Institutional Determinants of Child Protection Systems in the United States

Edwards, Frank. 2017. "Institutional Determinants of Child Protection Systems in the United States." PhD Dissertation. Department of Sociology, University of Washington.
Committee: 
Hedwig E. Lee (Chair), Heather D. Hill (GSR), Alexes Harris, Jerald R. Herting, Jake H. Rosenfeld, Christopher Wildeman (Cornell University).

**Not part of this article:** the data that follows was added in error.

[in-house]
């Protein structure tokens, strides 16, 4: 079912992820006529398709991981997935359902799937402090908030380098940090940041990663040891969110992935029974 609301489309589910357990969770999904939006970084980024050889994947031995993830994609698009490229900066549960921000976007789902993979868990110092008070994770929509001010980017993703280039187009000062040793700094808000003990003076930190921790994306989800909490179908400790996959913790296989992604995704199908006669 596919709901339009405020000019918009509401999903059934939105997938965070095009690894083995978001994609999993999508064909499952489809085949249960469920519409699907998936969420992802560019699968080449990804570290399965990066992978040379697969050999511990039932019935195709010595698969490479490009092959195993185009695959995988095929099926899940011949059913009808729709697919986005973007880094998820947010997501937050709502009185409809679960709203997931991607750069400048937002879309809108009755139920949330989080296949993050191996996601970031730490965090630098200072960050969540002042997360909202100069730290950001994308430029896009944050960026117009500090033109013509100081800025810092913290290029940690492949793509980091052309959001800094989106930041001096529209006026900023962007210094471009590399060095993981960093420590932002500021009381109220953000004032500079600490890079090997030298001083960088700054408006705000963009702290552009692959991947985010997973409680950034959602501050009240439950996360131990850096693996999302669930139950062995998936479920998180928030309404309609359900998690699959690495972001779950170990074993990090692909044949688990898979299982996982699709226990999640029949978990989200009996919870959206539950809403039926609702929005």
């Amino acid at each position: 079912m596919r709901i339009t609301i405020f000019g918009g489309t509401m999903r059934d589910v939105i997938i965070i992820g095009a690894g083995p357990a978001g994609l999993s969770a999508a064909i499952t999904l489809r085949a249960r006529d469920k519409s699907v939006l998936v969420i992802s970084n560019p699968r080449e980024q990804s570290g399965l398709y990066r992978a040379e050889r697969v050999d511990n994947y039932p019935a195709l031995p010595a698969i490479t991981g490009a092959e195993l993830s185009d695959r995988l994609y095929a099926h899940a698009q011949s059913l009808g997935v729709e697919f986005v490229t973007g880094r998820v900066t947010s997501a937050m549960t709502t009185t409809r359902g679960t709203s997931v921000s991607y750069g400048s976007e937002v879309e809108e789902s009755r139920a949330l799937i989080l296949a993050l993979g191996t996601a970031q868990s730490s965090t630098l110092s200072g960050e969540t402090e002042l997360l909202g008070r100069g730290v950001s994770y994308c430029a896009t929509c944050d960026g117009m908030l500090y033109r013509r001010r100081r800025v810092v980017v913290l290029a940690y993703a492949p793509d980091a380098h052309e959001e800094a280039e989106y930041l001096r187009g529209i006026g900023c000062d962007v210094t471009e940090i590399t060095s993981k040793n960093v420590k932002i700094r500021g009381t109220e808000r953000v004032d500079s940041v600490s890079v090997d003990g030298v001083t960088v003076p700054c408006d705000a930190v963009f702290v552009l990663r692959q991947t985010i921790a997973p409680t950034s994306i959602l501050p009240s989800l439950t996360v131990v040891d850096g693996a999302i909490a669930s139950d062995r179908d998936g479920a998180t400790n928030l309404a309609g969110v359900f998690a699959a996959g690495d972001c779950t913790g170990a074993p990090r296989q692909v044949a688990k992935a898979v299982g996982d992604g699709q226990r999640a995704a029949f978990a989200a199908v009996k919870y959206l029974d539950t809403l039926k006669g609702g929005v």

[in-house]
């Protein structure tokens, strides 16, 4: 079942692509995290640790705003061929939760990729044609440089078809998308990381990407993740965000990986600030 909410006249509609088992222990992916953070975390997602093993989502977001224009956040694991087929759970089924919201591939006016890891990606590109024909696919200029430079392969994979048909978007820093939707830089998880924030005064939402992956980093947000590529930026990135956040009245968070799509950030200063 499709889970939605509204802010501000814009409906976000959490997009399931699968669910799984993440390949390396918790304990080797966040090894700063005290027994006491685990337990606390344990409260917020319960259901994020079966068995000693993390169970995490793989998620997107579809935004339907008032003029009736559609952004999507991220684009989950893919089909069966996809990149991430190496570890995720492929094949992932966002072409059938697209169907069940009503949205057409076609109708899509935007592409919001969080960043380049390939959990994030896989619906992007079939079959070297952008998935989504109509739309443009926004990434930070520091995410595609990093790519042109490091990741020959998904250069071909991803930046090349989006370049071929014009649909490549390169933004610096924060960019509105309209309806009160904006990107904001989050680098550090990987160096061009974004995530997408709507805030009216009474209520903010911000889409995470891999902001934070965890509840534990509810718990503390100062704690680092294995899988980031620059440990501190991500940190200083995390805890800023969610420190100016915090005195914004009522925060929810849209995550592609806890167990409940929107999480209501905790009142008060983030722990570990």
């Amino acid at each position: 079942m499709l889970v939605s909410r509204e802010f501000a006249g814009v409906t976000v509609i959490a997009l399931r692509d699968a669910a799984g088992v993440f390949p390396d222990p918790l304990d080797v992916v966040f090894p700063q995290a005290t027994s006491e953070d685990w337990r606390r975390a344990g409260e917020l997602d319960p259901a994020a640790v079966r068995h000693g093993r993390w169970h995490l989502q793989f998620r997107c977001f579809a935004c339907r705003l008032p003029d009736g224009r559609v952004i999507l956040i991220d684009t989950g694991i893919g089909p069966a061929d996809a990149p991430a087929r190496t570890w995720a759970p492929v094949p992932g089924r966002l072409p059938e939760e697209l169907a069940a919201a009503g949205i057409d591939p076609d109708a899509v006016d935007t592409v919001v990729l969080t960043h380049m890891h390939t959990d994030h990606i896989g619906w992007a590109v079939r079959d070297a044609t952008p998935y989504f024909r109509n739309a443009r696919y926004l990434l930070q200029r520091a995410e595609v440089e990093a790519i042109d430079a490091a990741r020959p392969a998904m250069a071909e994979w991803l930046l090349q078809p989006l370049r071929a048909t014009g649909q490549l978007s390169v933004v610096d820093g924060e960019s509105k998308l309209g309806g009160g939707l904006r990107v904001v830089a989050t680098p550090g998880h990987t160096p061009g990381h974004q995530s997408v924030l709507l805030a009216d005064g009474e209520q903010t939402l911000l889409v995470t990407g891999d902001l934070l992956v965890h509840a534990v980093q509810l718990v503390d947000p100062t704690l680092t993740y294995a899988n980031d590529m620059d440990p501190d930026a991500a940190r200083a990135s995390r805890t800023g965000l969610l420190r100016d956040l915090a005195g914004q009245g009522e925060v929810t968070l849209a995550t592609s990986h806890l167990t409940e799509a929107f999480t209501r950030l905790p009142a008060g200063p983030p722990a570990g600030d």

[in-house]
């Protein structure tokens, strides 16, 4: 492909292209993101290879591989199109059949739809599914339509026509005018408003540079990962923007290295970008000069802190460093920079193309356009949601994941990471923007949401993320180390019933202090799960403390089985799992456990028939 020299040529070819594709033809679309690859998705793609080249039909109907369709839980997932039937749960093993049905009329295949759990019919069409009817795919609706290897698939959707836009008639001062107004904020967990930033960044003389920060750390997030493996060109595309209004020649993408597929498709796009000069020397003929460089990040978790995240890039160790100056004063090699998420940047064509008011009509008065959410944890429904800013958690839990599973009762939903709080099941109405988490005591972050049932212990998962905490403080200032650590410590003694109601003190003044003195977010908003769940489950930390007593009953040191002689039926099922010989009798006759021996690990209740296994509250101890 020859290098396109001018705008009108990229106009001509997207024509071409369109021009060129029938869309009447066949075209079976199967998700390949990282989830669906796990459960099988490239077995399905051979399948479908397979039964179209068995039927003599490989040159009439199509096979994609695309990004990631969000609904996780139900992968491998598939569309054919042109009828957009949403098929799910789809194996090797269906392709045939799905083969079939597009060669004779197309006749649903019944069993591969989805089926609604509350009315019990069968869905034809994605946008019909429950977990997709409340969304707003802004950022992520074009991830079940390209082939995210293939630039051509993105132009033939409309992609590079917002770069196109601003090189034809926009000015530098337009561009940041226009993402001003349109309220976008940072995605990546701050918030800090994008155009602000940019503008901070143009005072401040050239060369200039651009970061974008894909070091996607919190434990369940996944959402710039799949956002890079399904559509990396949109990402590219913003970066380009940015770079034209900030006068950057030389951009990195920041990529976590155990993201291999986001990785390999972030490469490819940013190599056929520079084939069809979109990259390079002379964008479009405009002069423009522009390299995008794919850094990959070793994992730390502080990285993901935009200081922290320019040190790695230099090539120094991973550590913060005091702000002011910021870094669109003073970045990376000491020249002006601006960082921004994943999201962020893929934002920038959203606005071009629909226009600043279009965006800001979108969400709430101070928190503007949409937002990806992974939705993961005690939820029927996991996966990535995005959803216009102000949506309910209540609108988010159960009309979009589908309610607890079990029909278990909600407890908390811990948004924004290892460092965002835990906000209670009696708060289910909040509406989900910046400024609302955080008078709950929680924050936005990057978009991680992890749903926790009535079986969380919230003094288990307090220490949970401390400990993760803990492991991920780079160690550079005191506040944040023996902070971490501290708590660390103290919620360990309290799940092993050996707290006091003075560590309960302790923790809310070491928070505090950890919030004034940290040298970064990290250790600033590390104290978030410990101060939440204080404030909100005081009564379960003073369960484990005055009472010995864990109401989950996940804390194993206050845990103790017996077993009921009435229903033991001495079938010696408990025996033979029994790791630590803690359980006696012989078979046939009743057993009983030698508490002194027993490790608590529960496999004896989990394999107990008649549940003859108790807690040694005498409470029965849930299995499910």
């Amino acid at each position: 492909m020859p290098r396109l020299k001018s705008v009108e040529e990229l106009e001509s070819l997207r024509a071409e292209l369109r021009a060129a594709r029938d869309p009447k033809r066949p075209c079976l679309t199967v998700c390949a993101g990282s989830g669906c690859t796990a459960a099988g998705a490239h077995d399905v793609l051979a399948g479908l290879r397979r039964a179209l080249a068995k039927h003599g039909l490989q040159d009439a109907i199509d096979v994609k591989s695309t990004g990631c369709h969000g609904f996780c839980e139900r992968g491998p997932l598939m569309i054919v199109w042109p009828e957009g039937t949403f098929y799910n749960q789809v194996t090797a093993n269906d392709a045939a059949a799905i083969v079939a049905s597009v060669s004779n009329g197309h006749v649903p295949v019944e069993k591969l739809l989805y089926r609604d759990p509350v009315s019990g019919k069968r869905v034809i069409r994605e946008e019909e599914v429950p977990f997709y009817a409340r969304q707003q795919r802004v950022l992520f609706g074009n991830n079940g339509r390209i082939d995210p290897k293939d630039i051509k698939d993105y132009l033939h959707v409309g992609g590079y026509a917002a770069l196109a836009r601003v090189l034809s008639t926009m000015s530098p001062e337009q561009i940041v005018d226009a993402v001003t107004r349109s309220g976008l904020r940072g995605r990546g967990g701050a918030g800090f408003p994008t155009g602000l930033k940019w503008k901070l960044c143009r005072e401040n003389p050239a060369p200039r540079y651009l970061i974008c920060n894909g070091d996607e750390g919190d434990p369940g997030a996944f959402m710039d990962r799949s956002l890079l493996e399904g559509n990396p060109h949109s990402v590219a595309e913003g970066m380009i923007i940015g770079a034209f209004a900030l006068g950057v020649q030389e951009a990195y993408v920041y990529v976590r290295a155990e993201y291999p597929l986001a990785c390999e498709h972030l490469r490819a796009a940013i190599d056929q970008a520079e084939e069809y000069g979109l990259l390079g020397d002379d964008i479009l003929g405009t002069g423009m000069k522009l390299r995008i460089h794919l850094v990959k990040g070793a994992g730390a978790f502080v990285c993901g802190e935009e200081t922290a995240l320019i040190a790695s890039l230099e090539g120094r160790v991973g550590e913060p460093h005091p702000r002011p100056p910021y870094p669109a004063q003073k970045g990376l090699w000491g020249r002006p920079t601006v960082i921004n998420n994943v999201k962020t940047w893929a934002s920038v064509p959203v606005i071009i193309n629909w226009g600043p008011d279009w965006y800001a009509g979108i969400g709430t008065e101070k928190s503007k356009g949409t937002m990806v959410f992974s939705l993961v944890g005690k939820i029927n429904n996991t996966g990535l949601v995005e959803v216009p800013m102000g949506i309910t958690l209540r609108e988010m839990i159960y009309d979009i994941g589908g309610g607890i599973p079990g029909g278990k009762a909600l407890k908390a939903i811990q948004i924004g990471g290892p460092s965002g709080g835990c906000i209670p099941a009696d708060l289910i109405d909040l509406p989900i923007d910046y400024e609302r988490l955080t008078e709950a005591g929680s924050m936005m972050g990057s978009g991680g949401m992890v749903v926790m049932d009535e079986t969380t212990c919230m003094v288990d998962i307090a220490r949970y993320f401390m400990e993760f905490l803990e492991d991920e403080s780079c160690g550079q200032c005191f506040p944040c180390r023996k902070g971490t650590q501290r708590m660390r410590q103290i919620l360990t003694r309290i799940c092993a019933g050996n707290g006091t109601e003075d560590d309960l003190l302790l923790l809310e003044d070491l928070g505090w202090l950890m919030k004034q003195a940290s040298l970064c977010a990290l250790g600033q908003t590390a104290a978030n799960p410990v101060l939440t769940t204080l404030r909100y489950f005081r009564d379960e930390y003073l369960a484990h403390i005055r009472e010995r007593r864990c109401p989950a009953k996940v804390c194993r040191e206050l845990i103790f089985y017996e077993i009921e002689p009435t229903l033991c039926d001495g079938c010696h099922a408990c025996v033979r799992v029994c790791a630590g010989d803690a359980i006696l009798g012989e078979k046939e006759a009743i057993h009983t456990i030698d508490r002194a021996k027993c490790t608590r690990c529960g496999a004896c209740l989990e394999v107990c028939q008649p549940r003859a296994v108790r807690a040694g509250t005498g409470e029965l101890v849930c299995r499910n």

Child protection is a highly consequential social institution that simultaneously supports and regulates marginalized families. This dissertation shows that child protection systems are largely a product of the institutional environments in which they are enmeshed. Rates of child welfare intervention are closely tied to the character of a state's social policy regime. Places with aggressive police forces and punitive criminal justice systems are likely to produce higher volumes of reported child abuse and neglect , and are likely to place more children into foster care. Places that exhibit high levels of racial inequality in their criminal justice systems are also likely to exhibit high levels of racial inequality in their foster care systems. Places with relatively generous social welfare systems are likely to place fewer children into foster care, and are likely to institutionalize fewer children in their foster care system. Taken as a whole, these findings show that child protection is sensitive to both feedback effects from criminal justice and welfare systems and to the political and institutional forces that guide policy design and implementation.